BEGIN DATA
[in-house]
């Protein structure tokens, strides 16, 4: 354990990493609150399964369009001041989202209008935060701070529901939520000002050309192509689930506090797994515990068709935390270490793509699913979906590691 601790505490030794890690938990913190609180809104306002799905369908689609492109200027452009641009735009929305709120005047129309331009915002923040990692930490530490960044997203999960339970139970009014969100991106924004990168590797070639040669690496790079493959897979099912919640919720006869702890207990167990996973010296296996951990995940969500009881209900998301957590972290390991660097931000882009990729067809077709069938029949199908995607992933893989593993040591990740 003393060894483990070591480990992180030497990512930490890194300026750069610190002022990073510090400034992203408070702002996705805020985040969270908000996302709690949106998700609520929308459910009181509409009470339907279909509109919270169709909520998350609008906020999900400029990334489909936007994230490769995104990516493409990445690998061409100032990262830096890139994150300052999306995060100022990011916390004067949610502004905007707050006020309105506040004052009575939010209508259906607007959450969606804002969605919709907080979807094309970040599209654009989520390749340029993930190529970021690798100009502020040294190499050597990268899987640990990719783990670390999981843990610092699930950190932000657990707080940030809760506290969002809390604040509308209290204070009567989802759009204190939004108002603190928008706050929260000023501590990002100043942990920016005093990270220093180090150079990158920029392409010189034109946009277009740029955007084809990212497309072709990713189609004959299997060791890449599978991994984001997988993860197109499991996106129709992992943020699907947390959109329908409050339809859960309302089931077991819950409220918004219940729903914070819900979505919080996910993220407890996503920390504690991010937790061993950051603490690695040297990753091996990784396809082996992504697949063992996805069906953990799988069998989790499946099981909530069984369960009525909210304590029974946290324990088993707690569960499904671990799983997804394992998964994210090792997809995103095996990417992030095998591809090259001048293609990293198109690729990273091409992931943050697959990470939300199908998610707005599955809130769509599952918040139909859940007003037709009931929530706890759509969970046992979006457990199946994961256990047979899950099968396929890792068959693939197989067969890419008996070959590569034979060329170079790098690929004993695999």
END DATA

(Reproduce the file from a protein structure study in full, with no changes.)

[in-house]
């Protein structure tokens, strides 16, 4: 354990990493609150399964369009001041989202209008935060701070529901939520000002050309192509689930506090797994515990068709935390270490793509699913979906590691 601790505490030794890690938990913190609180809104306002799905369908689609492109200027452009641009735009929305709120005047129309331009915002923040990692930490530490960044997203999960339970139970009014969100991106924004990168590797070639040669690496790079493959897979099912919640919720006869702890207990167990996973010296296996951990995940969500009881209900998301957590972290390991660097931000882009990729067809077709069938029949199908995607992933893989593993040591990740 003393060894483990070591480990992180030497990512930490890194300026750069610190002022990073510090400034992203408070702002996705805020985040969270908000996302709690949106998700609520929308459910009181509409009470339907279909509109919270169709909520998350609008906020999900400029990334489909936007994230490769995104990516493409990445690998061409100032990262830096890139994150300052999306995060100022990011916390004067949610502004905007707050006020309105506040004052009575939010209508259906607007959450969606804002969605919709907080979807094309970040599209654009989520390749340029993930190529970021690798100009502020040294190499050597990268899987640990990719783990670390999981843990610092699930950190932000657990707080940030809760506290969002809390604040509308209290204070009567989802759009204190939004108002603190928008706050929260000023501590990002100043942990920016005093990270220093180090150079990158920029392409010189034109946009277009740029955007084809990212497309072709990713189609004959299997060791890449599978991994984001997988993860197109499991996106129709992992943020699907947390959109329908409050339809859960309302089931077991819950409220918004219940729903914070819900979505919080996910993220407890996503920390504690991010937790061993950051603490690695040297990753091996990784396809082996992504697949063992996805069906953990799988069998989790499946099981909530069984369960009525909210304590029974946290324990088993707690569960499904671990799983997804394992998964994210090792997809995103095996990417992030095998591809090259001048293609990293198109690729990273091409992931943050697959990470939300199908998610707005599955809130769509599952918040139909859940007003037709009931929530706890759509969970046992979006457990199946994961256990047979899950099968396929890792068959693939197989067969890419008996070959590569034979060329170079790098690929004993695999």